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Written By

Mykala Wright


College of Arts, Society and Education

Publish Date

9 September 2021

R U OK? Day

Studying at university is often an exciting and promising time. But for many, the social and academic pressures that come with higher education can quickly become overwhelming.

This Thursday, September 9, marks R U OK? Day – a day that reminds us to check in and connect with the people around us. As we continue to have conversations about mental health, it is important that we recognise the unique challenges the students in our lives may be facing.

Australian universities are experiencing a surge in students reporting mental health issues, largely in part due to financial stressors, feelings of isolation and self-doubt, and uncertainty about the future and career outcomes. JCU PhD student Eileen Siddins is on a mission to improve the ways universities are addressing student wellbeing, both inside and outside of the classroom.

“Like many others, I experienced challenges as both an undergraduate and postgraduate student. When I was working as a lecturer and a tutor, I remember significant moments when I was approached by students to discuss their mental health,” Eileen says. “I started to think about ways that students could build up their resilience and learn how to manage different hardships they come across. But strategies to promote wellbeing can’t be effective or sustainable unless we understand and represent the students’ opinions on the matter.”

Through her research, Eileen has developed a wellbeing needs assessment that works as an evidence base for educators to use when they are looking to support their students’ mental health.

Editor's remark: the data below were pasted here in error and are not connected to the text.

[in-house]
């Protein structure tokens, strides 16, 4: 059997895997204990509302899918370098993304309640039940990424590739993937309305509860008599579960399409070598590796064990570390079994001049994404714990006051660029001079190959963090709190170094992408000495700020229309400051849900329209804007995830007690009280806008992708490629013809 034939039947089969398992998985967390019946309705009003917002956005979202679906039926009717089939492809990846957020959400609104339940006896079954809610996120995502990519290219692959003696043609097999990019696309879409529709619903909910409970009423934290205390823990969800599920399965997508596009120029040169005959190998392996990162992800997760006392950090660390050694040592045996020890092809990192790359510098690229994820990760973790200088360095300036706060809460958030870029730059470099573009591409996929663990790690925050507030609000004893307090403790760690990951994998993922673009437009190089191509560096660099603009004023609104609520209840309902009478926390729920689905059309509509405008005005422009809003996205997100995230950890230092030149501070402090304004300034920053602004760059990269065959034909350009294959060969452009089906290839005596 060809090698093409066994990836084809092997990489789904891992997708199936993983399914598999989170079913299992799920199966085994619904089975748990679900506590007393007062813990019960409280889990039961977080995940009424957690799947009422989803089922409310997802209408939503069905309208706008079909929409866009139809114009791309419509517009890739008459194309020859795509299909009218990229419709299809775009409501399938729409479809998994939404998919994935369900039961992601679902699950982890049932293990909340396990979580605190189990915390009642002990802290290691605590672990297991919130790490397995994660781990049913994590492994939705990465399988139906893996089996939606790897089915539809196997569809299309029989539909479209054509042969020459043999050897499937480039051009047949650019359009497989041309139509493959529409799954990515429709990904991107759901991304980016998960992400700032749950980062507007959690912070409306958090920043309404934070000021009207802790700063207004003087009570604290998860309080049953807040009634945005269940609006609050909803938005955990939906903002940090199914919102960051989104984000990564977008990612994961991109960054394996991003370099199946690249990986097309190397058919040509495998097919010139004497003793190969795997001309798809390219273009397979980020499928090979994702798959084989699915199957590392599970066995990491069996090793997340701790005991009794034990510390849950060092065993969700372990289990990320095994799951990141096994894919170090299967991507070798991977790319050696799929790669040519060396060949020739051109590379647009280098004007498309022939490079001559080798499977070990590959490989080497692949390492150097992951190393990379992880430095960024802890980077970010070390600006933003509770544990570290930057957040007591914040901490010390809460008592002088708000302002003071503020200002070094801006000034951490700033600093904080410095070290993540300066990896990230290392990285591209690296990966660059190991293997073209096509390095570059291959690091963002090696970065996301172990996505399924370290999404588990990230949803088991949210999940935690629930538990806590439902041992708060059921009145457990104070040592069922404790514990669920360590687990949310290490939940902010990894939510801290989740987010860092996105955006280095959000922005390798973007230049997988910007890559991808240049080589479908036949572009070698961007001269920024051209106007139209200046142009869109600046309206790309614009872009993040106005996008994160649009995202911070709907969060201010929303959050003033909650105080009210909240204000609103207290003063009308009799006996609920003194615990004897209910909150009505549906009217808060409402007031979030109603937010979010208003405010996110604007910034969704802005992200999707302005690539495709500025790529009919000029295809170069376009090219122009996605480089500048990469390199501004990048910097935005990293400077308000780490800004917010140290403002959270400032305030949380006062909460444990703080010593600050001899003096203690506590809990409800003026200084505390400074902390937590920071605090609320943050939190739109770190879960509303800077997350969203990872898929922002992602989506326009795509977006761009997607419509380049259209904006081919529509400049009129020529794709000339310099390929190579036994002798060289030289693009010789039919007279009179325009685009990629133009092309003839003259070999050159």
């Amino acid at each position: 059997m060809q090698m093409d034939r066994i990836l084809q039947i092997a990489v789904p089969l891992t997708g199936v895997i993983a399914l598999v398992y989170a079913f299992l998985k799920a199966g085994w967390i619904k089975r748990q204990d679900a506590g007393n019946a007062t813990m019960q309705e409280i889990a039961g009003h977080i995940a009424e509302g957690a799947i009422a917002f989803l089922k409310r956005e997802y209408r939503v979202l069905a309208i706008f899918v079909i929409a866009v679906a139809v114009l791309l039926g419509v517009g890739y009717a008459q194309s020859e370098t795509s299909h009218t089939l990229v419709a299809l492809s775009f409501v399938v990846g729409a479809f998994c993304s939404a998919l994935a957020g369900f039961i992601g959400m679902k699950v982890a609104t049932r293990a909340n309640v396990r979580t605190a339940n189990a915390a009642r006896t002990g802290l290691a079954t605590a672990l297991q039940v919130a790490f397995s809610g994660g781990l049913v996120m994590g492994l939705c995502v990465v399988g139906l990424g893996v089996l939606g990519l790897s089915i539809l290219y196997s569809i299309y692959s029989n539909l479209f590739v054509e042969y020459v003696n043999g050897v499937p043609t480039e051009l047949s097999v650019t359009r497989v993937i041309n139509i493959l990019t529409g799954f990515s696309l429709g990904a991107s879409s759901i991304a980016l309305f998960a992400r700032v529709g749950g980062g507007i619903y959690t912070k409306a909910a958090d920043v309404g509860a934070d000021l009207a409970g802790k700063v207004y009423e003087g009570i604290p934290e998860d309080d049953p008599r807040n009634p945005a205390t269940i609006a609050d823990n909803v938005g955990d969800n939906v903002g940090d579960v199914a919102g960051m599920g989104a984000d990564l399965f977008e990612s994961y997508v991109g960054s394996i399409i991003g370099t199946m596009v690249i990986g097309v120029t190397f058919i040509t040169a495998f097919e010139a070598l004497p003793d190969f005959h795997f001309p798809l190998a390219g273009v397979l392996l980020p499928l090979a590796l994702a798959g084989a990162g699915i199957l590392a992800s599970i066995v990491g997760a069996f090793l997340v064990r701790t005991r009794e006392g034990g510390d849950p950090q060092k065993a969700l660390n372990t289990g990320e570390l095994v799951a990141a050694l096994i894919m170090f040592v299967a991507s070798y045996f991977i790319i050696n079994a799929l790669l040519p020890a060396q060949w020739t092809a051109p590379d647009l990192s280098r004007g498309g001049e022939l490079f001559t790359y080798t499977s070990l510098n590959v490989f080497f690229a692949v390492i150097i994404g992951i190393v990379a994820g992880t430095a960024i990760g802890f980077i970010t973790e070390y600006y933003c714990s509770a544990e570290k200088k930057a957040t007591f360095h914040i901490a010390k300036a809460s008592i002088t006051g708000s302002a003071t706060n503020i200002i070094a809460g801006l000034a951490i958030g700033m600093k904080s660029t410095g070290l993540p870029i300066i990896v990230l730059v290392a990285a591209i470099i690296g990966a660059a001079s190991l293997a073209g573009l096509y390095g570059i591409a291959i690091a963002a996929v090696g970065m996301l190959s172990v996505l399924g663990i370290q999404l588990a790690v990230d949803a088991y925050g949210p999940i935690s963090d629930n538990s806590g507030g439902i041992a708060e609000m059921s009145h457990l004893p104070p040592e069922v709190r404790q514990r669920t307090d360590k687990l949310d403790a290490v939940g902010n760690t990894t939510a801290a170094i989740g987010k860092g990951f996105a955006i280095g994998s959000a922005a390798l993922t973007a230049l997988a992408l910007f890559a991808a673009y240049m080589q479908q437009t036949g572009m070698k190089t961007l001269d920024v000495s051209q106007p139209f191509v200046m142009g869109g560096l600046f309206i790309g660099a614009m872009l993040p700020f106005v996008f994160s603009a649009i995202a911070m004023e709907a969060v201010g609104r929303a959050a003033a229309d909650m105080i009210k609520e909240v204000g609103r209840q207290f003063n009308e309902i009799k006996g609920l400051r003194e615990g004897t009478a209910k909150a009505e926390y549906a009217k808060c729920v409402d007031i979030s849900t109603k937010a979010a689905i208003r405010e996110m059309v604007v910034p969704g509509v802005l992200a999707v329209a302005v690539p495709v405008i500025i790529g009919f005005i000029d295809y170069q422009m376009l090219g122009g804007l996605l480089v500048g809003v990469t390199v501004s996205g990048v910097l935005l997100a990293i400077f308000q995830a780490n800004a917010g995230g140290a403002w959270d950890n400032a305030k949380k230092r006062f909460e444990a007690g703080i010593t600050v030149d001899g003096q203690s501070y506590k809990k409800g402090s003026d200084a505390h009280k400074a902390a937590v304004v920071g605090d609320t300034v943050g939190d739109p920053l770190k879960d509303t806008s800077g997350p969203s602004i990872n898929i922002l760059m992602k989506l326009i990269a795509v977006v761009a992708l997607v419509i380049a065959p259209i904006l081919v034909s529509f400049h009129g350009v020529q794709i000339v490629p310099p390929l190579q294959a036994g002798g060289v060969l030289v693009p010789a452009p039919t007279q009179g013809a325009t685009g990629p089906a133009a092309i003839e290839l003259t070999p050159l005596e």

“Using an online survey and semi-structured interviews, I asked students to give their opinions about their university experience, how their experiences influence their wellbeing, how they cope with challenges, and their thoughts on how to enhance student wellbeing through higher education,” she says.

Eileen says the research was not about identifying students’ compromised mental health. Instead, it sought to pinpoint areas for change within the university structure that would positively impact student wellbeing and resilience.

“By providing a wellbeing needs assessment, I hope that members of the university and mental health communities will further recognise the benefits of interventions that are uniquely tailored to students disciplinary and educational needs.”

PhD student Eileen Siddins.
An animation of an Australian university with students standing out the front.
Left: PhD student Eileen Siddins. Right: An animation of an Australian university created for Eileen’s website. Credit: Chun Wong and Mathew Currie.

The creative industries

Eileen’s research specifically focused on students studying digital media, fine arts, and graphic and interactive design.

“Previous research addresses the mental health of students studying disciplines like law, medicine and the performing arts. My research contributes to the growing discussion about student wellbeing by considering the challenges visual art undergraduates experience and how their unique strengths can be used to mitigate such challenges,” she says.

“There’s no one-size-fits-all approach to help students thrive at university. Each cohort is different, so educational strategies that enhance student wellbeing might be more effective if they are designed to accommodate these differences.”

Visual art students encounter various challenges; some that transpire as a consequence of engaging in higher education, and others that are a result of stressors associated with the pursuit of a career in the creative industries. For example, several themes emerged from Eileen’s research, including financial hardship while studying; difficulty striking balance between life, work and university; vulnerability when receiving judgement or criticism of art; devaluing social perspectives of the creative industries; and uncertainty about securing sustainable employment.

“The creative industries are described as precarious, and research like mine—and studies from movements like the Mentally Healthy group—show us that there are various industry-related challenges that students can be worried about,” Eileen says.